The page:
China takes the gloves off
Stephanie Kleine-Ahlbrandt, CNN GPS |
25 Jul 2012
As tensions rise in the South China Sea, the gloves are coming off in Beijing. When it comes to exploiting the weaknesses of its rivals in Southeast Asia – smaller nations also laying claim to the South China Sea – China doesn’t pull any punches.
Until recently, it followed a line of “reactive assertiveness” – responding forcefully to perceived provocations in this disputed body of water. Now, there are signs that China has shed the “reactive” part of its approach.
Beijing took reactive assertiveness for a test drive during the Scarborough Shoal standoff with the Philippines that began in April. While faulting the Philippines for turning a typical fishing run-in into a crisis by sending in a warship, China took the opportunity to defend its claim over the disputed shoal by deploying non-military law enforcement vessels and allowing them to linger in the area. Beijing also didn’t hesitate to wield its clout over Manila’s perennially struggling economy, tightening regulations on imports of tropical fruit that resulted in an estimated $34 million in losses for the Philippines.
Beijing used reactive assertiveness again in response to a maritime law Vietnam passed last month that introduced new navigation regulations covering the disputed Spratly and Paracel islands. Before the ink on the law could dry, China announced the establishment of Sansha City, a sprawling administrative entity which incorporates some of the territory disputed by Vietnam and the Philippines. Earlier this week, Beijing authorized the Guangzhou Military Command of the People’s Liberation Army to form a garrison in the newly created city.
Also part of this more forceful approach was Beijing’s decision in late June to allow one of its state-run oil firms, the China National Offshore Oil Company, to invite foreign energy companies to bid for joint exploration in parts of the South China Sea that fall in Vietnam’s Exclusive Economic Zone. These moves not only signal that Beijing won’t back down in the dispute, but they also show that Beijing will continue to reassert control over its once uncoordinated South China Sea policy. Coordination began to improve in mid-2011 when Beijing started to place greater emphasis on diplomacy in the sea. Previously, China’s assertiveness in the area had been an outgrowth of discordance and a lack of restraint among its legion of self-interested military, maritime, corporate and local government actors.
As China increasingly outdoes the Philippines and Vietnam in this dangerous game of tit-for-tat, one would expect ASEAN states to stand behind its members. But quite the opposite has been true. At the foreign ministers’ meeting held earlier this month in Phnom Penh, China pounced upon divisions already debilitating the organization. It used its sway over Cambodia, the organization’s chair, to prevent meaningful discussion on the South China Sea dispute, which made even a standard joint communiqué impossible for the first time in 45 years.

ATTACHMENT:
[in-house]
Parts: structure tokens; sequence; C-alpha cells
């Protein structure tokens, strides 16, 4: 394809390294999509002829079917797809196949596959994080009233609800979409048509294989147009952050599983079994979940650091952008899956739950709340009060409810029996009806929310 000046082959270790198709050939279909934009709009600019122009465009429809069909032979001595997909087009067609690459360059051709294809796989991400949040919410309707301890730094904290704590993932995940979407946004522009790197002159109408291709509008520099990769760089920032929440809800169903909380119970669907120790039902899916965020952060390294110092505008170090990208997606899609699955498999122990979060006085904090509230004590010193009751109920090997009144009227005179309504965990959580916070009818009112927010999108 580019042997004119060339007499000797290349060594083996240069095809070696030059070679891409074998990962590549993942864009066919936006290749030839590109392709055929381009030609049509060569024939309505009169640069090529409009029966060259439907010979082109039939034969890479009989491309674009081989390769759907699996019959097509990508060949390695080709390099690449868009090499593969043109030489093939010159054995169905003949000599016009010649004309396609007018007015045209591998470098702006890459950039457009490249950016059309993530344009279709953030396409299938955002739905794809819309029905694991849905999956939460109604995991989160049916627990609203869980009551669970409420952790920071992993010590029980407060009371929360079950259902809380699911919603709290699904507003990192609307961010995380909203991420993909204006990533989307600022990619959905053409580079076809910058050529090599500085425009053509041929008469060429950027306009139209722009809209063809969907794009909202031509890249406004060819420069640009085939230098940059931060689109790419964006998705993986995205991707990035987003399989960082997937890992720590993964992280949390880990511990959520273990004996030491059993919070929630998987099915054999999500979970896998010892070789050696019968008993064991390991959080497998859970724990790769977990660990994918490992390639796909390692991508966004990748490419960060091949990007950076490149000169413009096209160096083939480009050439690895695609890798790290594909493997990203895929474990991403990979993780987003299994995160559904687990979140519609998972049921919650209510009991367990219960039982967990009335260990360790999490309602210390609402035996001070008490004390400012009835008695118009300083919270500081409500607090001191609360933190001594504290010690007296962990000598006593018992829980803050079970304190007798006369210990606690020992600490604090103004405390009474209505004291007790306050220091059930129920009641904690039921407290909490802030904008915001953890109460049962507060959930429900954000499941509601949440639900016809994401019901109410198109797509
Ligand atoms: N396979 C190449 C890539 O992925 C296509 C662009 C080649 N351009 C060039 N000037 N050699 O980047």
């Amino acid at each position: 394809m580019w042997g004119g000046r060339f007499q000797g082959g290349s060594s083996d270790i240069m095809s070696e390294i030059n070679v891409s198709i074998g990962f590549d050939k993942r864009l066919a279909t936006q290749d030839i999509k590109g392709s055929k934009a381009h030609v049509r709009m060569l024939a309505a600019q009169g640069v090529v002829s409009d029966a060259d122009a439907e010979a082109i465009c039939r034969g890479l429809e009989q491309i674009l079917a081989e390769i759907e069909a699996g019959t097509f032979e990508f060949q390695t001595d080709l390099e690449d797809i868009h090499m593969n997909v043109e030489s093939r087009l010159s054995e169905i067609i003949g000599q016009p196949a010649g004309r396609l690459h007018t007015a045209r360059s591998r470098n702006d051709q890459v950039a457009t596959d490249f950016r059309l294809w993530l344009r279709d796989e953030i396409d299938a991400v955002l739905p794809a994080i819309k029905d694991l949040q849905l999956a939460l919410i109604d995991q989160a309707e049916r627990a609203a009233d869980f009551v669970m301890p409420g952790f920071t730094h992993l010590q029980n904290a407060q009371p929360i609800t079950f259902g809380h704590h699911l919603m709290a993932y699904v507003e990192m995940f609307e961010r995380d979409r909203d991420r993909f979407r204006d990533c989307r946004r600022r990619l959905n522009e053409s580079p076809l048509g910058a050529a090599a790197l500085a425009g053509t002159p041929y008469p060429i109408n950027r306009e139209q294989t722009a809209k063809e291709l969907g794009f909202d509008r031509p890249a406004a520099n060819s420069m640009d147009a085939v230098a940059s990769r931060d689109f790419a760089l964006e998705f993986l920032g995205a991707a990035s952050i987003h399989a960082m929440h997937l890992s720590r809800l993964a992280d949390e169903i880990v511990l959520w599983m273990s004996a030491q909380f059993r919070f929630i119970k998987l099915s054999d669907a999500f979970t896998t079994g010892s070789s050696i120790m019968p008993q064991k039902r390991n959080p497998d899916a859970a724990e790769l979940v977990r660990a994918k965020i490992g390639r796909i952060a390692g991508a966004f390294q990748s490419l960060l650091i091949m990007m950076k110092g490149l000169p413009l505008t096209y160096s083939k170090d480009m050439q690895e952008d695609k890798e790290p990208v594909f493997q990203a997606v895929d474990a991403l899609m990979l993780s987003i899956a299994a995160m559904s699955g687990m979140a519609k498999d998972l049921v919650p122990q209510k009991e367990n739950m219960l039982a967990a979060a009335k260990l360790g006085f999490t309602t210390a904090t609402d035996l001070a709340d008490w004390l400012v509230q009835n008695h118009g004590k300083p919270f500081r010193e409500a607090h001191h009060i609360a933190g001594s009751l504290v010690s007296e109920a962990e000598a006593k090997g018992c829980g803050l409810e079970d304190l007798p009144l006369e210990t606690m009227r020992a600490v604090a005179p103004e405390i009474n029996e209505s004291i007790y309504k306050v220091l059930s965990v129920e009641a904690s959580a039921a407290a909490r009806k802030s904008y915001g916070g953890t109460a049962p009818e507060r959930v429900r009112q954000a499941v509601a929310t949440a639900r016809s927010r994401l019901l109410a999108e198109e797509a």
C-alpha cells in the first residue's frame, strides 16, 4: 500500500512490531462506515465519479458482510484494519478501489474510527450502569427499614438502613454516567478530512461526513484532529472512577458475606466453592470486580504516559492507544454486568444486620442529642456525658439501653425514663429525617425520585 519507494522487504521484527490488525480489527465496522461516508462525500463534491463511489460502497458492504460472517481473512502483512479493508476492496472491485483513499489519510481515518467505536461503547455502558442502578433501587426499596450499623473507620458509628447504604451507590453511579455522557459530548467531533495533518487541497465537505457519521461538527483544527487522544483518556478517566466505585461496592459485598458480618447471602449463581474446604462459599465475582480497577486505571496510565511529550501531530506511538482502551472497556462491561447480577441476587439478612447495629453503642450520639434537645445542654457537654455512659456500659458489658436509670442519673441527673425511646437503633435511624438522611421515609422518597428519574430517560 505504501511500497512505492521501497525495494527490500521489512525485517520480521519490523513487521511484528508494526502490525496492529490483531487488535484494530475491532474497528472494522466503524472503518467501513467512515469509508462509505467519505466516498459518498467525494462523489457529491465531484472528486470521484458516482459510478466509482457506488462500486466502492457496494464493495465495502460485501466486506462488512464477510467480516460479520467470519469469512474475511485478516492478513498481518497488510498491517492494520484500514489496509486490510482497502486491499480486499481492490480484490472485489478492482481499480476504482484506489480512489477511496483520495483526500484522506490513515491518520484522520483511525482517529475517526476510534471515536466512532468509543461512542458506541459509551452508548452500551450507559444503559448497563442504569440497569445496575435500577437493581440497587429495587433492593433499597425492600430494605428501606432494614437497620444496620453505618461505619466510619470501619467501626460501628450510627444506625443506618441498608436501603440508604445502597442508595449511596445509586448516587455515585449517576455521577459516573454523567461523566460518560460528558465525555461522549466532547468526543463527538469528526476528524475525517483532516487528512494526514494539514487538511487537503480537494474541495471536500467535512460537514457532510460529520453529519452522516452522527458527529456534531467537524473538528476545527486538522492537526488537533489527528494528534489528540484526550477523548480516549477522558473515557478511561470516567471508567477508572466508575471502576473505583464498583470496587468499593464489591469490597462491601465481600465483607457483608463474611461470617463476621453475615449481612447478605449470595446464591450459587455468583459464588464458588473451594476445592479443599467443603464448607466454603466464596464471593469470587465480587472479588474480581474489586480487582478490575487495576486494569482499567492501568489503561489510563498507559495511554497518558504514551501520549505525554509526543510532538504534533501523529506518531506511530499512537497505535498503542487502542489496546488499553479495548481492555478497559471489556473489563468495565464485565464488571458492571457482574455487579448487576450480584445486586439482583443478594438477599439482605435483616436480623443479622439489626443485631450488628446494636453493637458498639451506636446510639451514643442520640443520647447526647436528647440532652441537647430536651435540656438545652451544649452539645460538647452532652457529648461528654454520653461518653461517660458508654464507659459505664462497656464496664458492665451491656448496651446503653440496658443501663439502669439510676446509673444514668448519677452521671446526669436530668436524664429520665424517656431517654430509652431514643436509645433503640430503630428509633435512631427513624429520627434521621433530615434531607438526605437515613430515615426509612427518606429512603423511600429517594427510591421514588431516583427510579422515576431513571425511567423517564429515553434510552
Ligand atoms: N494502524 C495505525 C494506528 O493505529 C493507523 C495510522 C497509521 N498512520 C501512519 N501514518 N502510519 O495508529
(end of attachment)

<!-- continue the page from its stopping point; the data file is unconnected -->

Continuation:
As the meeting in Phnom Penh fell apart, reports surfaced that a Chinese navy frigate had run aground near Half-Moon Shoal, a mere 110 kilometers from the Philippine island of Palawan. While an embarrassing blow to the Chinese military, the Ministry of Defense stated that the vessel was simply conducting routine naval patrols, albeit in an area squarely within the Philippines’ EEZ. This frigate was likely part of the patrols, described by a defense ministry spokesperson as “combat ready,” that Beijing started late last month in the South China Sea in response to Vietnamese air patrols over the Spratlys.
Sending military vessels to make rounds in disputed waters may well be an indication that China has shifted from using law enforcement vessels to respond to recent incidents like Scarborough. This is particularly troubling as a dispute involving an armed military vessel would undeniably be much more difficult for China to walk back.
China’s more brazen approach can be explained in part by the fact that it wasn’t satisfied by the gains from its tactical shift in 2011 to greater diplomacy, followed by reactive assertiveness. Domestic politics also contribute to China’s hardening stance on the South China Sea. Previously, as the Chinese public was left bewildered by the Bo Xilai scandal, the Scarborough Shoal incident offered a convenient distraction. Now, China is once again flexing its muscles in the sea, partly to dispel fears of fragility stemming from its fast approaching change in leadership.
Yet China’s leaders should be careful of what they wish for. A tough approach could easily backfire. It could give Washington’s Asian pivot an added boost by pushing Vietnam and the Philippines further into the arms of the United States. Moreover, as territorial disputes strike at the heart of nationalist sentiments, a riled public could pressure the government to up the diplomatic ante. The Chinese government could find itself trapped in a position where it’s forced to act aggressively, even if just for show. Being cornered, without a way to sidestep military confrontation, is the last thing Beijing wants.